How Much Does it Cost to Get an Obamacare Affordable Health Care Plan2survive
How much does it cost to get an Obamacare affordable health care plan? Good question. The best answer is, “it depends.” And another good question is, “Is it really ‘health care?'”
If you’ll notice, how could you not, people are passionately for or against Obamacare. However, I want to show you real life.—My real life, and why “coverage” does not always equal “health care,” as representative Kevin Brady put it. (Read more here in my article about the rising costs of Obamacare.)
I would say that I need real health care because of my history with cancer. Especially if I’m paying good money for it. Obamacare is supposed to be “health care” and “affordable.” It’s supposed to help those who are sick and need it. Right?
In the examples below, I will demonstrate my challenges with Obamacare while working a decent hourly job (contract) and compare to someone making a salary of $30,000. Admittedly, the below is based on my experience and research of two plan comparisons.
“Get covered for 2017: Start here.”
When I arrived to the HealthCare.gov site, I tried (very hard) to forget about everything I’d heard and read about Obamacare in the past. Whether it was for or against Obamacare.
Level of Care
After filling out a few details about myself, my income, my doctors and medications (not a few details), I went on to select my level of medical care I thought I would need. Of course I selected the option, “high,” as in, “hey I’m going to need a lot of stuff.”
“The Plan! The Plan!”
Now it was time to check out the plans.
Based on my income, this HMO plan is $265.09 per month with a deductible of $6,650. Which is extremely high. Remember, for some people on other plans, premiums went up by 22% this year according to a Washington Times article. (Note: This is not a plan I would actually choose based on my history.)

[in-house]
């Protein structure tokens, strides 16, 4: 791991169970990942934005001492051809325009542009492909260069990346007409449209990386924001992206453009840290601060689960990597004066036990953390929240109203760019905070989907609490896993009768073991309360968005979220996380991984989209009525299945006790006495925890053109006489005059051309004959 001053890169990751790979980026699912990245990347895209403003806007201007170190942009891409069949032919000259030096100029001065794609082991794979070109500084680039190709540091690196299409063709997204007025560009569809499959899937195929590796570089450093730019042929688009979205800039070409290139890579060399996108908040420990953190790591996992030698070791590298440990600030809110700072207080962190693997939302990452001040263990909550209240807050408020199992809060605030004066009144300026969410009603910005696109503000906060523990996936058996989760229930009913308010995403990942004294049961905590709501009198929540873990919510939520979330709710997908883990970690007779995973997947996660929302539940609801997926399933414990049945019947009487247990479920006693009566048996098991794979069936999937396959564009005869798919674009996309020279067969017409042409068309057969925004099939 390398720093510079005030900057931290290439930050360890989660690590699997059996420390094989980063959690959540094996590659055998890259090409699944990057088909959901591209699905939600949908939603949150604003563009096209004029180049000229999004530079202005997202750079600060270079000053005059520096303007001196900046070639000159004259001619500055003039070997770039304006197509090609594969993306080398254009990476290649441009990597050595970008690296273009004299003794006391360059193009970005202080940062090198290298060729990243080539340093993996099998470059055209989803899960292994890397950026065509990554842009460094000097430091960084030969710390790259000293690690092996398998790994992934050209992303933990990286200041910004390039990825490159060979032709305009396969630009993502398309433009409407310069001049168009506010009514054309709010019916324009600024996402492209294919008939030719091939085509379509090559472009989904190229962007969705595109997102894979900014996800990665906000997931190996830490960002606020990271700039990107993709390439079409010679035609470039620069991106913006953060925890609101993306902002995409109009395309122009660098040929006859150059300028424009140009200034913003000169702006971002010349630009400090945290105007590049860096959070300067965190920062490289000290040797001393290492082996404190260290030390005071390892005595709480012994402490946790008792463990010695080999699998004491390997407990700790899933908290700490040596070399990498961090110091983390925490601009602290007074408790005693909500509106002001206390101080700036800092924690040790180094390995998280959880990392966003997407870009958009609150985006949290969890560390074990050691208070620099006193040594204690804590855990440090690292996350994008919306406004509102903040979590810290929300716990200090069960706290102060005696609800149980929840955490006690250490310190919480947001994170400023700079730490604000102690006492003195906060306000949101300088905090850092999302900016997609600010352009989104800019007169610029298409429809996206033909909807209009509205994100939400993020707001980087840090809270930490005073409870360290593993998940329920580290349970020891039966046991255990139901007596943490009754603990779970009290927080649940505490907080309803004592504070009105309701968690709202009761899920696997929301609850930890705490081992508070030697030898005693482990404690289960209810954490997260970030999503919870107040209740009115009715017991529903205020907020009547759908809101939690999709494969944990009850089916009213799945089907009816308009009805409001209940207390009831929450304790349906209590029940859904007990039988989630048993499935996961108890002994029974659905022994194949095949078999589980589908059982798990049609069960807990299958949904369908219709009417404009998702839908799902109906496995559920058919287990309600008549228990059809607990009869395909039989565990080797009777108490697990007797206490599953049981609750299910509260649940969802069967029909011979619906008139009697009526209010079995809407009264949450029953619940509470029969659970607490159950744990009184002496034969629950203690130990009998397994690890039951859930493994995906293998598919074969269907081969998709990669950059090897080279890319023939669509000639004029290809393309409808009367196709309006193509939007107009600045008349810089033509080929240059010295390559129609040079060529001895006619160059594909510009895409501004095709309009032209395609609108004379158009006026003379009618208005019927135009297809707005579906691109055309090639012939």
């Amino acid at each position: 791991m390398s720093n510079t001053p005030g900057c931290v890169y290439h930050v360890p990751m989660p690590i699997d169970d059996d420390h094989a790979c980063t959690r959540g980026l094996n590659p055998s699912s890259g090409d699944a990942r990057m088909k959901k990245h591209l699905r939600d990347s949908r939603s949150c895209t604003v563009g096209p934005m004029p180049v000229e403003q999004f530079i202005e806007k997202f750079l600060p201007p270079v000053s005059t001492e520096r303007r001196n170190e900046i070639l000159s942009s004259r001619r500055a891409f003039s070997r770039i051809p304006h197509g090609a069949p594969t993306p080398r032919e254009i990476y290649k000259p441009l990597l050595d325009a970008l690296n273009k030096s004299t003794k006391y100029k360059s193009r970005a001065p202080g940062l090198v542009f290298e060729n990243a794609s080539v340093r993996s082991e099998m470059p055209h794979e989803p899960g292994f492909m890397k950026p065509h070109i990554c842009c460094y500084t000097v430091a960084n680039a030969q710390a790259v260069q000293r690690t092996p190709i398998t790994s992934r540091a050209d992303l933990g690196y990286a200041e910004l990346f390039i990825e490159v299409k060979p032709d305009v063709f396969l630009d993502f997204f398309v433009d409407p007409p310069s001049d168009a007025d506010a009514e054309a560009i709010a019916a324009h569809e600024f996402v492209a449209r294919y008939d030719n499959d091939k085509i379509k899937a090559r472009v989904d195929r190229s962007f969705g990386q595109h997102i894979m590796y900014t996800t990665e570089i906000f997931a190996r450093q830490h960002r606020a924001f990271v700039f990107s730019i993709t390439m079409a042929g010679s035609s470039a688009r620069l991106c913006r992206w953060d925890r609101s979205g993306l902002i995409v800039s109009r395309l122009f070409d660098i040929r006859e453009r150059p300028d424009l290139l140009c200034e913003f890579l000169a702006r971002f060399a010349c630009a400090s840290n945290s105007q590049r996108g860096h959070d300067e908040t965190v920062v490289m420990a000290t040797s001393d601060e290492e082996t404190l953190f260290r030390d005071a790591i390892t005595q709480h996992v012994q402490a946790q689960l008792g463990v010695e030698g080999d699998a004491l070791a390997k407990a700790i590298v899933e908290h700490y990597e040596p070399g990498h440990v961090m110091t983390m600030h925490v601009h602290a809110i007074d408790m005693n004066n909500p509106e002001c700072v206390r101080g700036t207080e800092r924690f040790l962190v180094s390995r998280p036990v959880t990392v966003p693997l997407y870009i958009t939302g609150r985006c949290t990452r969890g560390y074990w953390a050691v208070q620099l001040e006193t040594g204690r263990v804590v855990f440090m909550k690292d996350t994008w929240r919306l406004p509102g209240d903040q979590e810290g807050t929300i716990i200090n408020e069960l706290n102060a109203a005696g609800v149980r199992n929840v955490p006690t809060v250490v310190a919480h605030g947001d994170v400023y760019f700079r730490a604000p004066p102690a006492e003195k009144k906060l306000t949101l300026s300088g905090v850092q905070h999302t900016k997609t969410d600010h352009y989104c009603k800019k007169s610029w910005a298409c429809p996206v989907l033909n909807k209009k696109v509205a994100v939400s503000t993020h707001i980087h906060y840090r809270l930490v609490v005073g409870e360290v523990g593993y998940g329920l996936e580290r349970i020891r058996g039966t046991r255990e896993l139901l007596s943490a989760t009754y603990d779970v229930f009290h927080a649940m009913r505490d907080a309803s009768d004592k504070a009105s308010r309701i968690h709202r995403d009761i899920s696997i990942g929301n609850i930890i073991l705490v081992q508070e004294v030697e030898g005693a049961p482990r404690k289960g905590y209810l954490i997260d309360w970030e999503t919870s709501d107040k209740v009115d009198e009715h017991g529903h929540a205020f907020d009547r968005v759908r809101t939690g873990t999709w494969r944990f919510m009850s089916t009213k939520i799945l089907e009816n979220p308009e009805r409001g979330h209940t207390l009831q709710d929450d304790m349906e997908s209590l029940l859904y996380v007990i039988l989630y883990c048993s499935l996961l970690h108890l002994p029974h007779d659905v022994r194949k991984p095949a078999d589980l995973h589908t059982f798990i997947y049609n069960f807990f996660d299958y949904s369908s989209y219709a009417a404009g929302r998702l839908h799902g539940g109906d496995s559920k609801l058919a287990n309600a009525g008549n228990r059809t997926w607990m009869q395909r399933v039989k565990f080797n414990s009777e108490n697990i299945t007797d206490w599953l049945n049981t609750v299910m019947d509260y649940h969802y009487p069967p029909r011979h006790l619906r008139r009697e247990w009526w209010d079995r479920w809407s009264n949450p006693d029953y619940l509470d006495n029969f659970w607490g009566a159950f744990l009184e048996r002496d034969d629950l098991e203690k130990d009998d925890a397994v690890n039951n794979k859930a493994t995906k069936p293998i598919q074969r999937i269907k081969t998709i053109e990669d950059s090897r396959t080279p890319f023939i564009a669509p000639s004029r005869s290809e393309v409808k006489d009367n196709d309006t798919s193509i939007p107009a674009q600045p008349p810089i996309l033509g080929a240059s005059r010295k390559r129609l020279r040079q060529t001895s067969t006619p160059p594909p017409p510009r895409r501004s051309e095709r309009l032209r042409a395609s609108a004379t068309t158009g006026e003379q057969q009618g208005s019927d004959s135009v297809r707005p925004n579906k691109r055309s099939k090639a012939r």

Let’s look a little closer.
In order to maintain some of my medical privacy, I blotted out the far right column below, but I’ll give you the summary. This plan doesn’t cover any of my current doctors. This means my cancer doctor, heart doctors, primary care doctor and my hospital. My doctors are all out-of-network and there is no coverage for out-of-network doctors with this plan Also there was $7,000 that I would have to pay out of my pocket for medication.
To make things worse, I did a test. I signed up for the plan as a single man with none of my medications or doctors, a healthy guy. I lowered my income to $30,000 per year and I was offered a tax credit of over $100. Think about it. I’m the sick person who works and needs the money to pay my extra out-of-pocket and out-of-network expenses. I pay a lot in these two areas. If you are going to give a credit to anyone, give it to the sick people who actually need the help. As a note, I would expect to pay more based on my history, but not based on my income.
But hey, those getting the tax credits might not be doing that well either.
At best I guess some could consider this a “catastrophe plan,” think again. Members of this plan would have 40% coinsurance after the deductible is met, if God forbid you had a catastrophe.—And forget your eyes and your teeth. They aren’t even covered.
Even If you just go to the doctor a few times a year and you are considered, “average,” you basically have zero health care with this plan. You’ll pay $265.09 for twelve months and if you get a cold and go to the doctor, you’ll probably end up paying for everything still. For example, the common drug, Zithromax, isn’t covered with this plan and you will be hard pressed to meet your deductible being “average.” Affordable? No. Health care? Hardly.
Unfortunately I’m not talking about one of my songs when I say, “going platinum.” I’m talking about a platinum plan with Obamacare. I quickly discovered that anything in between wouldn’t work for me. So I headed straight on over to the big plans.
At first glance, the premium is high, but hey, there is no deductible and my out-of-pocket max isn’t bad.
And my oncologist was covered with a $20 copay, but my heart doctors and hospitals aren’t covered. So that means 50% coinsurance on my cardiologists and my PCP who are out-of-network. Oh and those medications? I’ll be paying an extra $5,118 per year for those.
As for the rates, if you make $30,000 a year, expect to pay $482.85 per month.
My research just scratches the surface. Look closer and you may be surprised. There are other aspects to consider as far as Obamacare “health care” goes. What about mental health? What about infertility?—Which is a major issue for cancer survivors.—Specialty drugs, x-rays, diagnostic imaging out-of-network is 50% after deductible with the platinum plan discussed. Consider the potential impacts of that as a cancer patient.
So this is what my picture (and others people’s) would look like with Obamacare. This proves my point that “coverage” isn’t “health care.”—And Obamacare definitely is not affordable. However, you can sign up for a plan as a healthy individual. You will be able to say that you have “coverage,” but do you really?